Tuesday, July 13, 2010

Picture of the Month July 2010

Art Object of the Month

Veracruz deer hacha, stone AD 300 - 1200
"Hachas were believed to be axe-heads, hence the name (the Spanish word for 'axe'). They are probably related to the Mesoamerican ballgame. The great majority have been found in Veracruz, on the Gulf Coast of Mexico.
Most hachas, like this example, represent human heads, The skulls and heads of animals, such as jaguars, birds, bats, deer and monkeys, are also depicted.
Based on ceramic figurines and stone carvings, some authors have proposed that they were used attached to yugos (yokes). Others suggest that some of the hachas could have served as ball court markers. Their actual use is not yet clear, but they are often associated with yugos in burials.
The ballgame originated probably in the Gulf Coast or in the Caribbean region. Various sixteenth-century Spanish chroniclers described the game and the ballcourts. It was played with a solid rubber ball which could weigh up to three kilos. The ball was hit mainly with the hip or buttock, although there were other variants of the game. The game was banned by Spanish priests because of its 'pagan' connotations and was almost eradicated, but still survives today in some parts of Mexico." G.W. van Bussel, P.L.F. van Dongen and T.J.J. Leyenaar, The Mesoamerican ballgame (Leiden, Rijksmusuem voor Volkenkunde, 1991)

A Word from John Buxton July 2010

This has been a very crazy three months that made it impossible for me to publish my monthly Newsletter. We have now been through 3 Roadshows in San Diego California, Billings Montana, and finally this past weekend Miami Beach. I will have about ten days at home before leaving for Biloxi and the Gulf Coast. I have given my thoughts on the auctions.. no big surprises except for Skinner's strong showing on medium level American Indian most of which had realistic reserves. Unless you are buying the very best at the top of the food chain, it is a buyers market and the material better be priced right. Having said that there are some great buys for art that has been forced on the market by the tough economic times.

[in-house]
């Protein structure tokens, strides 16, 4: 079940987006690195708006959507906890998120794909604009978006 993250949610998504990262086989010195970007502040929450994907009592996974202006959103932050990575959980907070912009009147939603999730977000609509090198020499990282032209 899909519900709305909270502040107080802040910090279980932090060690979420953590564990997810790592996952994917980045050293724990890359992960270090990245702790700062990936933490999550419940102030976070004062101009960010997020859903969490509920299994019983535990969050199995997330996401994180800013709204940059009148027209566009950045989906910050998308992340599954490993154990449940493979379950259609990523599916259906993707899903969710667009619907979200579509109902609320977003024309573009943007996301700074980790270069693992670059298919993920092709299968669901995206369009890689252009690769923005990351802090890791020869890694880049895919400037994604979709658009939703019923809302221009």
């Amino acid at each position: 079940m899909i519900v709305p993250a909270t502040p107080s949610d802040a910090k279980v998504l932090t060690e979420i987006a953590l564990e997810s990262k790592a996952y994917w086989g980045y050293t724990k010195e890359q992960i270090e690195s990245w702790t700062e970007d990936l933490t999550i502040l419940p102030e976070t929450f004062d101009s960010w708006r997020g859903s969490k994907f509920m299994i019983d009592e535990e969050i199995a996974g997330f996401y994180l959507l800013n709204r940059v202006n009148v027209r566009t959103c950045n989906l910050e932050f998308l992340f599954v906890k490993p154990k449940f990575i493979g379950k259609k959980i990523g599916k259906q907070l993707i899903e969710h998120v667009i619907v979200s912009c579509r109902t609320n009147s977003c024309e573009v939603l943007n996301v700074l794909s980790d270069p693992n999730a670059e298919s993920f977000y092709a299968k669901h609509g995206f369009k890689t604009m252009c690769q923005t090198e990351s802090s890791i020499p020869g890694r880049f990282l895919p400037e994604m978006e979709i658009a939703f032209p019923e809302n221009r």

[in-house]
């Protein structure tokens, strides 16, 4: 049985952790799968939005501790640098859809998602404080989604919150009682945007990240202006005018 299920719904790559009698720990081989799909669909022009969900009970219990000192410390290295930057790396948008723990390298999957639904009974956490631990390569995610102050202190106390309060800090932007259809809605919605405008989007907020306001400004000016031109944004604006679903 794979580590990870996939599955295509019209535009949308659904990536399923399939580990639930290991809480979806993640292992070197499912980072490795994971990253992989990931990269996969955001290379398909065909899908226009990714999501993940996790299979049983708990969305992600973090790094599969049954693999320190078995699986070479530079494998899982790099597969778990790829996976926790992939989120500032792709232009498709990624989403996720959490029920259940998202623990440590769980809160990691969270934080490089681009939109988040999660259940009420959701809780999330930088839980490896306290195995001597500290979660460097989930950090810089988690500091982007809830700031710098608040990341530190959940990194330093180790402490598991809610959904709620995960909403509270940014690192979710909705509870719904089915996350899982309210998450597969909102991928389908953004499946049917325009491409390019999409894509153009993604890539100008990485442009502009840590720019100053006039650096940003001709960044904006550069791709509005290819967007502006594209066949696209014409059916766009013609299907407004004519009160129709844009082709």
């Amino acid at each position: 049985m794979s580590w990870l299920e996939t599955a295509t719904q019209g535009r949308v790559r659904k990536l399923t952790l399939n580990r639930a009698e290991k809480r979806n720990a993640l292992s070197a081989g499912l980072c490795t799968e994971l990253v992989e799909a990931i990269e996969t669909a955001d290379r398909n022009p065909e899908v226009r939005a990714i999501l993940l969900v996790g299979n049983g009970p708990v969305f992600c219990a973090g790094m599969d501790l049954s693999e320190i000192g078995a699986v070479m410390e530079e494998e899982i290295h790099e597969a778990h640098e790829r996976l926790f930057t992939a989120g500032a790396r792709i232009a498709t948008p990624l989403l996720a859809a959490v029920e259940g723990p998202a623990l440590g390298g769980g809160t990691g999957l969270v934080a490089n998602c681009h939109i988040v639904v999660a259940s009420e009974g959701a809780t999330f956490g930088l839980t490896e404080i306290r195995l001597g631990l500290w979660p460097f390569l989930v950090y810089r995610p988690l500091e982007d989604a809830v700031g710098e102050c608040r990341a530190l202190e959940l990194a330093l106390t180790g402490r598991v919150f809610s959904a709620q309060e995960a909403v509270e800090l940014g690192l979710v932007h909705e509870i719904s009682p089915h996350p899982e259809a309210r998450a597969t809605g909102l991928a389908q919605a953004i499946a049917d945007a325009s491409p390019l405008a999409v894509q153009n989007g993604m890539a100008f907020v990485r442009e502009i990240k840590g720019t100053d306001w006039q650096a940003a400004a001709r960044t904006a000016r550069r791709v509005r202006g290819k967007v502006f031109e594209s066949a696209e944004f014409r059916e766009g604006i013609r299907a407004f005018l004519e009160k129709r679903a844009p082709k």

We are doing a great may appraisals and authentications, which has created an opportunity to see things that might not have surfaced. As a consequence the gallery has been able to offer some very nice things this summer to our clients.

I wish we had optimistic news for the immediate future in the art world, but the data is just not there to support a bullish approach at this time. So hunker down and hope our government can do something to inspire confidence in the markets. If you are buyer, it is a great time to be in the market buying right at all levels.